Then years later moving from a FTSE100 company to Challenge Energy - I again joined a company with a gender diverse workforce across all disciplines that offered flexible working making it possible to manage a career and a family – and I see the same philosophy in SLR. When I talk to other working mums juggling their careers with family priorities, I realise that this is not their norm and finding the right balance for them is often a struggle.

Without realising it, I have been surrounded by role models (male and female) that have set a standard throughout my career. But my first role model was my Dad. He never let me or my sister play the ‘female’ card. We helped with chores whether it be changing the oil and the spark plugs on the car (in the days when people could service their own engines) or helping to bake a cake. On taking delivery of my first car I had to prove I could change a tyre before being allowed out on the road – his mantra to us “being female is not an excuse”.


And so my message is for the Dads out there. Be a role model to your daughters … and to your sons: – “make no excuse, accept no excuse, and embrace every opportunity”.

Julie Gartside, Advisory Service Line Operations Manager and Technical Director, Carbon & Energy Management, Manchester

What does International Women’s Day mean to me? I hope it’s a celebration of women’s achievements and an opportunity to hear how different women have arrived at their current positions in their careers. So how did I get to where I am now? I could talk about the mechanics of degrees, the different roles I’ve had etc. but I think it’s the underlying things that make me tick which I’d like to share.

Firstly, motivation. My motivation originates as a result of my parents and older brother. My brother was born with a disability and never had an easy time growing up. As a consequence my parents had a challenge on their hands in making the everyday work smoothly (but they did it brilliantly). As a result of growing up in that environment I know how incredibly lucky I am to even be able to do the basic things in life like walking, so being able to have a career is a privilege and something I value every day. I hope everyone reminds themselves frequently of what their motivation is.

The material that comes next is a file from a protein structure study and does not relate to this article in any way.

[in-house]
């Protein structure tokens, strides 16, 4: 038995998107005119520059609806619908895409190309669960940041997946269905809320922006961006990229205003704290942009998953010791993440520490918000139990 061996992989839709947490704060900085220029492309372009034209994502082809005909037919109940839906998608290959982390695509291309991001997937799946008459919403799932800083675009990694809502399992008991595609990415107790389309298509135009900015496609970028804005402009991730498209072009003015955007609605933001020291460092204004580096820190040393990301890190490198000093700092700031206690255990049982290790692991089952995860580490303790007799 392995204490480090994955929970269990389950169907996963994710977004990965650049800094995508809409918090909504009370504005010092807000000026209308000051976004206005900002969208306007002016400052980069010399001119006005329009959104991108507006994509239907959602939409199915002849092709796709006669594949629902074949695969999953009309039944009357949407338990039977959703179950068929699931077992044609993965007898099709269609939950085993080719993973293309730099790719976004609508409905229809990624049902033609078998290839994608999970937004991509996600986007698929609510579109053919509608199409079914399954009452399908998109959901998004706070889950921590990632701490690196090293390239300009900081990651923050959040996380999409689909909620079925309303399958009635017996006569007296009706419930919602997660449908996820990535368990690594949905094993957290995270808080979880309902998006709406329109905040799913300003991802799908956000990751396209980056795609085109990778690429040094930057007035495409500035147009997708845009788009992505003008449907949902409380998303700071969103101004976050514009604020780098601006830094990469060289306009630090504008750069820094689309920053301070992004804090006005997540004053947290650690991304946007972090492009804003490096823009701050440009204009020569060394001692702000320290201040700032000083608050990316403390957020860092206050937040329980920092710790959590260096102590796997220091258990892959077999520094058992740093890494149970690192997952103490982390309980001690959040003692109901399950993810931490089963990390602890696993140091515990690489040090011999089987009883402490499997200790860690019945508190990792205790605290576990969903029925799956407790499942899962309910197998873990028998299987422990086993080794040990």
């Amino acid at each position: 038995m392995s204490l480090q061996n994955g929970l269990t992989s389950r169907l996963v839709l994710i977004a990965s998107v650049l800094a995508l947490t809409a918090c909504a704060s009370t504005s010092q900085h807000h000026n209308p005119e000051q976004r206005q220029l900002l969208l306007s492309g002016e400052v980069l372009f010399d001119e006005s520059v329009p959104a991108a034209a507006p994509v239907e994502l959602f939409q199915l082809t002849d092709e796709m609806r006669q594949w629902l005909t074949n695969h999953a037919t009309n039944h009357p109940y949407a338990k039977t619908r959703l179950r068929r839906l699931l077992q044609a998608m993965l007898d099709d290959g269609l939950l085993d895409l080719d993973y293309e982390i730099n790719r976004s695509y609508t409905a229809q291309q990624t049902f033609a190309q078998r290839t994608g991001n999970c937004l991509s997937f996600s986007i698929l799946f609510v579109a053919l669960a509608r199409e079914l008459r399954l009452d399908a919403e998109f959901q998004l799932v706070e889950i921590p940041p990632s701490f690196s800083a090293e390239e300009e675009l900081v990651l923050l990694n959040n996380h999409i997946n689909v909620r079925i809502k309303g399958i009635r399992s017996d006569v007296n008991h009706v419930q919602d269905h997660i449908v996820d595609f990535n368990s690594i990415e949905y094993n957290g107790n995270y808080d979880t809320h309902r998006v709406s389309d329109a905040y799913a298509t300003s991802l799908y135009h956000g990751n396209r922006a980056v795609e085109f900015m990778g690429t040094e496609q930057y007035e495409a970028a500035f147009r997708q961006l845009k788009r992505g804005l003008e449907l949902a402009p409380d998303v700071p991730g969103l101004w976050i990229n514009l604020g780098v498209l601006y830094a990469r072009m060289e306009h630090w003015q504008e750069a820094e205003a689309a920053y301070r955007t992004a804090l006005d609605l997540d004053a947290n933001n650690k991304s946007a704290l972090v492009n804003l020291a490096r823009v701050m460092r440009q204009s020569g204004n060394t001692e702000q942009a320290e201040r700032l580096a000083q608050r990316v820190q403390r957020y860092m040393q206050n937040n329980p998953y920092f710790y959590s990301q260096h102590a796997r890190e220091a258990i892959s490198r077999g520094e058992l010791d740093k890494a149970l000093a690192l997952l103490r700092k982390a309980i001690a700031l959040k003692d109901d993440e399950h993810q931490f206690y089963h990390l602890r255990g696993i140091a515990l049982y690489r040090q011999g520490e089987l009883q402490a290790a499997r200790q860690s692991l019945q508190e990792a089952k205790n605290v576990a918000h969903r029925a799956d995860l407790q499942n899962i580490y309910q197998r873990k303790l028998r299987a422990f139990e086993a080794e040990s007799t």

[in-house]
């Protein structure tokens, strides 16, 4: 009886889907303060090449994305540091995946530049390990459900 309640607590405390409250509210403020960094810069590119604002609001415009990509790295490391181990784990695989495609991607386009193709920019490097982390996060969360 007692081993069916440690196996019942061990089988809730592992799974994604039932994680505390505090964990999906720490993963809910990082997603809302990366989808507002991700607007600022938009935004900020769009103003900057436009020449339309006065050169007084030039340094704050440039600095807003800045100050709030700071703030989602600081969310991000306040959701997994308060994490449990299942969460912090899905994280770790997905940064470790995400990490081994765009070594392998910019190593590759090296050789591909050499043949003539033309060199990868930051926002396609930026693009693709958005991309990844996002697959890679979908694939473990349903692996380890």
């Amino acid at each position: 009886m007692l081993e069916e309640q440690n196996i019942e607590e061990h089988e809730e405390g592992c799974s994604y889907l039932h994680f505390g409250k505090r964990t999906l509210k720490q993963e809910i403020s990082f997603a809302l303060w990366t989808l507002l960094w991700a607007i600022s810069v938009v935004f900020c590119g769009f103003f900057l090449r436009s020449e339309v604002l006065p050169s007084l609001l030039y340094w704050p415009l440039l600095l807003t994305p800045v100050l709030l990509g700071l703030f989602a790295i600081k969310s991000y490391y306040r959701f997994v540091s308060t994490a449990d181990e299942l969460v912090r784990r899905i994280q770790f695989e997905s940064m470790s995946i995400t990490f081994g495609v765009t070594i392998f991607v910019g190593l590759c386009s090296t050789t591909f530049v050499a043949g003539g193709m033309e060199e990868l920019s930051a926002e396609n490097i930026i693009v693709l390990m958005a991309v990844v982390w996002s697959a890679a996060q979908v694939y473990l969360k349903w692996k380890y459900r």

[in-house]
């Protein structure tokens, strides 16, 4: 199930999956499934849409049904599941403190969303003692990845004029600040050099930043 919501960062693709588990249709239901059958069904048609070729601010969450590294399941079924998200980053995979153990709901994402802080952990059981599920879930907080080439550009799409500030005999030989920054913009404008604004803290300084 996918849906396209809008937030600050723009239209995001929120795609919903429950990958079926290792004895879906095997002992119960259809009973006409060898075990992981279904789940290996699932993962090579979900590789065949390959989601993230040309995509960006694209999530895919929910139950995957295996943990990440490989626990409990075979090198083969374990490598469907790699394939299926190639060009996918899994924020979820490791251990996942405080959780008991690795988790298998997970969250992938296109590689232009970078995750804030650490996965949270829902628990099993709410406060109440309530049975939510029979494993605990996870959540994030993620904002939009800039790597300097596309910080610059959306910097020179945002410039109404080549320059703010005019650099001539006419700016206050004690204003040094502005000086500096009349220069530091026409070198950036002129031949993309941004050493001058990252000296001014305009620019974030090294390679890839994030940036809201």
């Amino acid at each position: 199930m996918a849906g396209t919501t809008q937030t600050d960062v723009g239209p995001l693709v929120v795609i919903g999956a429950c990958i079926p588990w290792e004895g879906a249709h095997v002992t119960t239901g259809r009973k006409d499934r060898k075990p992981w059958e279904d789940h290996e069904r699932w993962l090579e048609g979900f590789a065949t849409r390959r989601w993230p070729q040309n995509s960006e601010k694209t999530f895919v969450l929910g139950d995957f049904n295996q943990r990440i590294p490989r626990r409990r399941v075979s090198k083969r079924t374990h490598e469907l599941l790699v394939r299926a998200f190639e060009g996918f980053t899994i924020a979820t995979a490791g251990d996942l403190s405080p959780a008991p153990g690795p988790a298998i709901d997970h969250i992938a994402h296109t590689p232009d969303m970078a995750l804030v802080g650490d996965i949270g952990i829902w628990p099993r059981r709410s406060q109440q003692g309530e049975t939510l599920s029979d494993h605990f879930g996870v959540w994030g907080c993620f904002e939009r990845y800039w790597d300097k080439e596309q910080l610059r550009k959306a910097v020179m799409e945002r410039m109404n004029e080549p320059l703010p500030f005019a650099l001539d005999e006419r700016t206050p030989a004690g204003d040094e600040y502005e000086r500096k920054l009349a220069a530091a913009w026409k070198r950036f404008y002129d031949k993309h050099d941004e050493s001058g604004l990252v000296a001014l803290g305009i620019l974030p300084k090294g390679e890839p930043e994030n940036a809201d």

Secondly, I want to enjoy my job. I’m no different to most people; if we enjoy something we will want to keep doing it and we give it more effort. So throughout my career I have looked for and grasped the opportunities I am likely to enjoy because they are either interesting or challenging. And when those opportunities haven’t existed, I have gone to find them. I’m certainly not passive! If I have seen a situation where something should and could be done then I’ve tried to help make it happen. This pursuit of a happy and fun working environment also once led to making the CEO of my former company wear giant purple glasses when myself and some colleagues were presenting to him and the rest of the Executive Team our recommendations on a diversity campaign!

I don’t think being female has ever negatively affected my career. I hope most of us now see past gender or disabilities or the other things that make us different, and instead we look at what makes each of us special and the strengths we each bring to our teams. I think the diversity we have in our skills sets, personalities, experiences etc. is something we should cherish. So whilst I’m happy there is an ‘International Women’s Day’ to celebrate achievements and inspire women where barriers still exist, I hope one day in the future it will be considered unnecessary as gender just won’t be seen as an issue anymore.